Kim St-Pierre: Playing for gold
The first time she put on goalie equipment, she got the pads on backwards. She was nine years old and the coach of the Chateauguay pee-wees was letting his players try out the goalie's position.
Kim St-Pierre was interested, but her mother cautioned, "'Just to try,'" recalls the grown-up Kim, now 20 and recently back from Finland where she played with the gold-medal-winning Team Canada women's hockey team. "She was worried that if I started to play goal, that's all I would ever get to do," chuckles St-Pierre. "In those days, the goalie wasn't the most prestigious of positions."
St-Pierre's first game as goalie wasn't exactly a smashing success -- her team lost eight to nothing. "I said to my mum, 'I don't want to play goal anymore.' But I went back."
Perseverance is a quality bred into this athlete's big bones. Her father, a provincial police officer, plays hockey, runs daily and lifts weights. Her mother is a physical education teacher and triathlon runner. And her brothers, one older, one younger, are also hockey players. By the time St-Pierre was 10, she was competing in tennis, soccer, softball and swimming, as well as hockey. Athletic pursuit is a family value in the Vallières-St-Pierre household.
What's new for St-Pierre is playing hockey with members of her own sex. From age eight to 20, she played with boy's teams and was in the men's junior AA category -- that's two levels before professional league hockey -- when the general manager of the McGill women's hockey team, Dean Madden, hand-picked St-Pierre for his team.
Not that McGill didn't have competition. The University of Vermont and several other American universities also courted the talented goalie, but St-Pierre chose McGill because she wanted to continue living with her family and welcomed the opportunity to play on a team where there were lots of new recruits. "We have great team spirit," she says.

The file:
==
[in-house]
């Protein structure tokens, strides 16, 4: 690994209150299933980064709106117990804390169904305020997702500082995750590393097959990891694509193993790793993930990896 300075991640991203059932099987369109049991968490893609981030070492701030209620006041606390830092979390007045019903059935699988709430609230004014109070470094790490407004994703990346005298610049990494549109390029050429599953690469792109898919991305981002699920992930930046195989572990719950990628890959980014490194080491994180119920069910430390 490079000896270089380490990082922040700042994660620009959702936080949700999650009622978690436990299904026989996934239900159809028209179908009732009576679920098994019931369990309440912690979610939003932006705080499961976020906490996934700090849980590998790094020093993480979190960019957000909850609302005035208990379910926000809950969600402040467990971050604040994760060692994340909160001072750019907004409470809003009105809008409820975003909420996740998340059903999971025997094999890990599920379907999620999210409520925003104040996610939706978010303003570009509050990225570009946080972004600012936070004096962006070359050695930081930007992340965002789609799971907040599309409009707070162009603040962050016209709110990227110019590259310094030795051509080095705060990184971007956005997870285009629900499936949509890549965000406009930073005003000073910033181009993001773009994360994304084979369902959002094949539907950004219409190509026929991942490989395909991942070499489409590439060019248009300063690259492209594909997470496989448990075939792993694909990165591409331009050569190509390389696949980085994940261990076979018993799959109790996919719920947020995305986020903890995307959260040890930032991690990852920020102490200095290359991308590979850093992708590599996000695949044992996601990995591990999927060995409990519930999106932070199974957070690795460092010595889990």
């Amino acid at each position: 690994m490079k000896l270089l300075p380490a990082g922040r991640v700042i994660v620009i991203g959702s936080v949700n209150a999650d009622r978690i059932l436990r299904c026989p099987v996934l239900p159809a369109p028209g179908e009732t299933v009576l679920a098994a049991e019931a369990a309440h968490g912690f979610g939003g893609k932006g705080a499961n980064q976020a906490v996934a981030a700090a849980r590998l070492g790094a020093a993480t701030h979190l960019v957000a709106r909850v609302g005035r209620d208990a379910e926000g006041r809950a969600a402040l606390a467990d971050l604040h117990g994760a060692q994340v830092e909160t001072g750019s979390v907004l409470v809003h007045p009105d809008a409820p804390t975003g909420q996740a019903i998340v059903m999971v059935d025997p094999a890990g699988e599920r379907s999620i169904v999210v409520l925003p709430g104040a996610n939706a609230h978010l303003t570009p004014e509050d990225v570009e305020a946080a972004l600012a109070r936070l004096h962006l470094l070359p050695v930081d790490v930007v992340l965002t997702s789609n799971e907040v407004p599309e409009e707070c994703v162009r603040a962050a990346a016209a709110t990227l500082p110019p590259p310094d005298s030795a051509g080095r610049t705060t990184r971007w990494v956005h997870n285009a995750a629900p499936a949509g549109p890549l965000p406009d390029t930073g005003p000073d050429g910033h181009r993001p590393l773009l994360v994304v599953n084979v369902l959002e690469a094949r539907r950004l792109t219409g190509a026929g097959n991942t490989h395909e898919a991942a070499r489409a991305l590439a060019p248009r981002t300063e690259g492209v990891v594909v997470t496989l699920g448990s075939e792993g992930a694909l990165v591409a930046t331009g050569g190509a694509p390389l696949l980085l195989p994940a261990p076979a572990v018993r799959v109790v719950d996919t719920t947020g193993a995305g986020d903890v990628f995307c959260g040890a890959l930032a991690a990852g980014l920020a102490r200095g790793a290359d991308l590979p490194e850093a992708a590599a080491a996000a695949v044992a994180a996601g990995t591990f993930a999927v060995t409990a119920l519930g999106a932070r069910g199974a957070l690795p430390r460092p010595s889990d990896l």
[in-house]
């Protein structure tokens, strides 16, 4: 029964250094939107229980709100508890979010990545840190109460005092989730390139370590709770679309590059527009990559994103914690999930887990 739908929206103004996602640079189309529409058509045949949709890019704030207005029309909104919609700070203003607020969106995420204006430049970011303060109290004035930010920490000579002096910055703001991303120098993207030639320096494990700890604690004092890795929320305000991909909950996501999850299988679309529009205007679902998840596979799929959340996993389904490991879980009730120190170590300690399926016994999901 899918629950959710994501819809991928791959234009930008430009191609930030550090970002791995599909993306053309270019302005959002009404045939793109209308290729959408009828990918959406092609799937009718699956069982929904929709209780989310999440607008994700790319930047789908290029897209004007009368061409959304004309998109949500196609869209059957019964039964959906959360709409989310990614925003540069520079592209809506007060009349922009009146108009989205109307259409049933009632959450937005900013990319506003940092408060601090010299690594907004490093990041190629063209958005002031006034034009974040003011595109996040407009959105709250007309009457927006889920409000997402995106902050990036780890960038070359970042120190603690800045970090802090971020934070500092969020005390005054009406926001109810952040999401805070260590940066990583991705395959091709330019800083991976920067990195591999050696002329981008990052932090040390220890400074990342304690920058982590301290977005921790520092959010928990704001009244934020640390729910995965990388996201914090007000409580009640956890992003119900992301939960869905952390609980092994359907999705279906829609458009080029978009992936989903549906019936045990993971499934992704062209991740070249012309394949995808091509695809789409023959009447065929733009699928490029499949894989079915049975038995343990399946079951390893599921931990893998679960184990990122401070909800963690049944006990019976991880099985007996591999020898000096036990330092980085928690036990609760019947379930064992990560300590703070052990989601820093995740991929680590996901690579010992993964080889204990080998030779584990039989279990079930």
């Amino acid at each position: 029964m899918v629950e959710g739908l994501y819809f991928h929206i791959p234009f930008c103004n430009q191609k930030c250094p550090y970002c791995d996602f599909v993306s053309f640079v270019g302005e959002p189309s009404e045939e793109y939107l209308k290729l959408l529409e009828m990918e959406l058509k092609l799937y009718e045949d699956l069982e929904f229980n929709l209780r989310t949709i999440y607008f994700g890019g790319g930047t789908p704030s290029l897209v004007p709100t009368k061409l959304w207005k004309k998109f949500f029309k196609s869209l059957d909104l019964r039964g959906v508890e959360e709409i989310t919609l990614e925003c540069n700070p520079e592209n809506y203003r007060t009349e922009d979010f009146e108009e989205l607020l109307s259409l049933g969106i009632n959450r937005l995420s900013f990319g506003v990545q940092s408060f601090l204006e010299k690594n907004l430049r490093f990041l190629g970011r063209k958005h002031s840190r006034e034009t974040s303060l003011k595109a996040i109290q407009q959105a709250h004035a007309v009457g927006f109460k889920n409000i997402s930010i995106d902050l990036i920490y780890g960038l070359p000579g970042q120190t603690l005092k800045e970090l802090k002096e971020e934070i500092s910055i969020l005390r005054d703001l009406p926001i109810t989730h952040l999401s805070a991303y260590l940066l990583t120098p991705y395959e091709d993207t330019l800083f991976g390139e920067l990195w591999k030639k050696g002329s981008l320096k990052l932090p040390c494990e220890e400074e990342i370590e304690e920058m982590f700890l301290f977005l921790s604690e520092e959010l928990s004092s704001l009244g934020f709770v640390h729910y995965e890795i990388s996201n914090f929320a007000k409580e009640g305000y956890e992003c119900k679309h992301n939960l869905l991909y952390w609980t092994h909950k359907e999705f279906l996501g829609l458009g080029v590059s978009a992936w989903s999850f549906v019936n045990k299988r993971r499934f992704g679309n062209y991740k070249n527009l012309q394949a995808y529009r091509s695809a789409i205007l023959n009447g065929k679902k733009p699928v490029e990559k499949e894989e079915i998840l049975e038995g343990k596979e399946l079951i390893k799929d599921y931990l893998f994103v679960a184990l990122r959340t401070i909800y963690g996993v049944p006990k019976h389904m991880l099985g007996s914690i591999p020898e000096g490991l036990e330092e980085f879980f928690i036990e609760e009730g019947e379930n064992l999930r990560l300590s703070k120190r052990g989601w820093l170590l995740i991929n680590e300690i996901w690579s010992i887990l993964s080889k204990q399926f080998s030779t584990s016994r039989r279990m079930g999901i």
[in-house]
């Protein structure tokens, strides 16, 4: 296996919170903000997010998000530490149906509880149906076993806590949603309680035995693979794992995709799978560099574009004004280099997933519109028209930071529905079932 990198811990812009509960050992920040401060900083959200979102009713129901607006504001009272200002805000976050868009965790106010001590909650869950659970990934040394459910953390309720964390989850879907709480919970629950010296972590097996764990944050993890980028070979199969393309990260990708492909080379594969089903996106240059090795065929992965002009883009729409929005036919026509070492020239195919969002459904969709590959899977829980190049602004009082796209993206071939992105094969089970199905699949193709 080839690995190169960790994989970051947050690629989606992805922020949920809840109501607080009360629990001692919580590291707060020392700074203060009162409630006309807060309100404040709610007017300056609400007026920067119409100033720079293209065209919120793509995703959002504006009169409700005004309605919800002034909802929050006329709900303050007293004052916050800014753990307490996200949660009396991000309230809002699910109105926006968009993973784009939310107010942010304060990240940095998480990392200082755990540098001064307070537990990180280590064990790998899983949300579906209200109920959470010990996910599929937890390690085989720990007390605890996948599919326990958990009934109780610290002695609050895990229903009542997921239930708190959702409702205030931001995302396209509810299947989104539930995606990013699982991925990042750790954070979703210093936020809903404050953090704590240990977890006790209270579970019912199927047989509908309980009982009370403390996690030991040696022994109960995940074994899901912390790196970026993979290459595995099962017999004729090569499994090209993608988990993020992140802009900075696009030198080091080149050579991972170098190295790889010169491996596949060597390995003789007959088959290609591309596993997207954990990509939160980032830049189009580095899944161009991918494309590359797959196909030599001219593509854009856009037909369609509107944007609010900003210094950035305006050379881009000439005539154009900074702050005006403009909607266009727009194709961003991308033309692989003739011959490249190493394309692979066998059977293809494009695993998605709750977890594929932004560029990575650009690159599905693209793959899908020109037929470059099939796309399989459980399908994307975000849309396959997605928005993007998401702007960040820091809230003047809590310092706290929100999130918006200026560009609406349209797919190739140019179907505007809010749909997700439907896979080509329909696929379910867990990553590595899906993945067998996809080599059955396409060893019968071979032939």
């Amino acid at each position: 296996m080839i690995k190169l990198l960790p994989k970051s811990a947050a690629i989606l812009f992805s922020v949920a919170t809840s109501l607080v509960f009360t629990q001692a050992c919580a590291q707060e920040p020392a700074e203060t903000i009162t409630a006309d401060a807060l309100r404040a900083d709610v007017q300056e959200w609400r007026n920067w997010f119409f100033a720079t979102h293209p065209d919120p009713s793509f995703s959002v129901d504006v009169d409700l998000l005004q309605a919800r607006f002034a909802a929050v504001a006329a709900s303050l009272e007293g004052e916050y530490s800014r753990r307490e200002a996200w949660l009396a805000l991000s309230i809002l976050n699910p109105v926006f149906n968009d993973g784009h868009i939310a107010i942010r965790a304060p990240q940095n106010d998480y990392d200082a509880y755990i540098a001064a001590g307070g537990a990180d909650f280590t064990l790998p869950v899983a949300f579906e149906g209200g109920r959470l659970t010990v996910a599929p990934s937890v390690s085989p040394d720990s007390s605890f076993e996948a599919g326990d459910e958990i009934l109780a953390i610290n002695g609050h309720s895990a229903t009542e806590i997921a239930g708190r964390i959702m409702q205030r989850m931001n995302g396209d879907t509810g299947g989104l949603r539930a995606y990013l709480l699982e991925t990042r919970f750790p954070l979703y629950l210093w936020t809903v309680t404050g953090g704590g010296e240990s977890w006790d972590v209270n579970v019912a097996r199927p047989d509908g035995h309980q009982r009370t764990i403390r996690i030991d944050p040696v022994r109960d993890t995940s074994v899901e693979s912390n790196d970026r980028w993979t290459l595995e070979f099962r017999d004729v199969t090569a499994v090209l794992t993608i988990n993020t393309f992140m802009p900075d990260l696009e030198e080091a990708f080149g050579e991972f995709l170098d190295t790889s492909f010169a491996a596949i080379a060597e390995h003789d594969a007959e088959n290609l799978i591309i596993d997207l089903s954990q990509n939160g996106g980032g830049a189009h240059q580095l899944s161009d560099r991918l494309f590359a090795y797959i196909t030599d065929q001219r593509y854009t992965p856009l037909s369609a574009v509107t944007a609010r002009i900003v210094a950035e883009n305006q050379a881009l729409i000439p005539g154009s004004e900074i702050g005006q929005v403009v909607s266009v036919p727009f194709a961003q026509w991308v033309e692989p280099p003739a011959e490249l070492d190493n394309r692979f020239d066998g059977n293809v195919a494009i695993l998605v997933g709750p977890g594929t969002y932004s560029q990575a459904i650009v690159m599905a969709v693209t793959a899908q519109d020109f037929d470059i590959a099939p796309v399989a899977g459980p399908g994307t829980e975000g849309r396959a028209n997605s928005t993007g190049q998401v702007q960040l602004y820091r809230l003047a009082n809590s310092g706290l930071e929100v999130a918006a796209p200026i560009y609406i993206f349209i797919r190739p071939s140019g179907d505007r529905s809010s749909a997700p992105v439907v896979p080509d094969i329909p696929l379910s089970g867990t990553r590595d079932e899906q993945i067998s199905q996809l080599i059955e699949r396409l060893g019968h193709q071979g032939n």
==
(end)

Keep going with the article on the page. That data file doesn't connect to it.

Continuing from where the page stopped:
Madden, who has also coached the women's hockey team, is delighted that St-Pierre accepted his offer. After watching the talented young player for three years, Madden "knew she had the abilities to help McGill's program to play at a higher level."
In addition, says Madden, "Kim has a very positive attitude and a great work ethic."
His hopes that Kim and other high calibre hockey players, like Julie Hornsby and Dana Rittmaster, would make the Marlets more competitive have panned out. This year, McGill placed second in Quebec and fifth in Canada at the recent national championships held in Mississauga.
"We lost, 3-2, in an overtime shoot-out with Alberta, who came in second to Concordia," notes Madden.
He believes his team is on its way to joining the "elite" clubs, like the Concordia Stingers and the Alberta Pandas, and the fact that St-Pierre was selected for Team Canada "is a great boost."
St-Pierre, for her part, can't quite believe how her hockey career has come together since she began at McGill last September. She has played in four championships: the "Three Nations" (Canada, the U.S. and Finland), the world, held last month in Finland, the Canadian senior women's, and the Canadian inter-university. Except for that last competition, St-Pierre has been a part of gold-medal winners.
Her success has been noticed. She is a finalist for McGill's woman athlete of the year honours and she was selected by the Quebec university women's hockey league as its best rookie this season.
While St-Pierre, a first-year physical education student, will be qualified to teach primary or secondary school in a few years, her dream, aside from spending a day talking goaltending with Colorado Avalanche star Patrick Roy and playing for Olympic gold in 2002 at Salt Lake City, is to earn her living as a hockey player. And she thinks the timing couldn't be better.
By the year 2003, she says, the women's NHL should be off the ground with three teams in Canada, three in the States. "I'll be 23 then," says St-Pierre, "and in my prime."
What it is that so attracts her to fending off the opposing team's advances? Tending goal is "like playing an individual sport within a team," philosophizes St-Pierre. "You're a little in your own world."
The goalie is also in the unique position of being the only player to see everything going on on the ice which gives her the responsibility of being the "number one" communicator once the action enters her zone.
"You're boss of the defensive zone," says St-Pierre.
All of which makes for lots of pressure, which, says St-Pierre, she thrives upon.